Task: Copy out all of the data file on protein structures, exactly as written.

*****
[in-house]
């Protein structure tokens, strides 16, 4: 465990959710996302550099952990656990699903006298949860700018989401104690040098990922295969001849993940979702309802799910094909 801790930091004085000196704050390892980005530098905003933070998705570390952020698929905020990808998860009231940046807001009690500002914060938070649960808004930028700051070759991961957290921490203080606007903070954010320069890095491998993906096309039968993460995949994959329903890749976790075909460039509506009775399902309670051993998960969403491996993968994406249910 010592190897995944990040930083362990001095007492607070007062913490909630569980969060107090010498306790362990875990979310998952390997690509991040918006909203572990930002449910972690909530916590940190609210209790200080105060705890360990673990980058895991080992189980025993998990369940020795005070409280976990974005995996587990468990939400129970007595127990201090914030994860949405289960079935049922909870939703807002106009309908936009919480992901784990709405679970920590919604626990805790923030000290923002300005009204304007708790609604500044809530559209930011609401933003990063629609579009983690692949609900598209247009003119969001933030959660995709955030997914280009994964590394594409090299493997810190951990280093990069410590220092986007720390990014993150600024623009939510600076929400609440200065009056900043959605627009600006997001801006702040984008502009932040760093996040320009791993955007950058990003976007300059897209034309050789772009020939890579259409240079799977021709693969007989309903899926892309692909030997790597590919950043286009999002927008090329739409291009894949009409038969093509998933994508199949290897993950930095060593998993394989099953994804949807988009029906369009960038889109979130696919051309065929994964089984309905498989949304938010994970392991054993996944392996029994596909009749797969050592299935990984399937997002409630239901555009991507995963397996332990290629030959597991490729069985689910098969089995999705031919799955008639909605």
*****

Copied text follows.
[in-house]
């Protein structure tokens, strides 16, 4: 465990959710996302550099952990656990699903006298949860700018989401104690040098990922295969001849993940979702309802799910094909 801790930091004085000196704050390892980005530098905003933070998705570390952020698929905020990808998860009231940046807001009690500002914060938070649960808004930028700051070759991961957290921490203080606007903070954010320069890095491998993906096309039968993460995949994959329903890749976790075909460039509506009775399902309670051993998960969403491996993968994406249910 010592190897995944990040930083362990001095007492607070007062913490909630569980969060107090010498306790362990875990979310998952390997690509991040918006909203572990930002449910972690909530916590940190609210209790200080105060705890360990673990980058895991080992189980025993998990369940020795005070409280976990974005995996587990468990939400129970007595127990201090914030994860949405289960079935049922909870939703807002106009309908936009919480992901784990709405679970920590919604626990805790923030000290923002300005009204304007708790609604500044809530559209930011609401933003990063629609579009983690692949609900598209247009003119969001933030959660995709955030997914280009994964590394594409090299493997810190951990280093990069410590220092986007720390990014993150600024623009939510600076929400609440200065009056900043959605627009600006997001801006702040984008502009932040760093996040320009791993955007950058990003976007300059897209034309050789772009020939890579259409240079799977021709693969007989309903899926892309692909030997790597590919950043286009999002927008090329739409291009894949009409038969093509998933994508199949290897993950930095060593998993394989099953994804949807988009029906369009960038889109979130696919051309065929994964089984309905498989949304938010994970392991054993996944392996029994596909009749797969050592299935990984399937997002409630239901555009991507995963397996332990290629030959597991490729069985689910098969089995999705031919799955008639909605």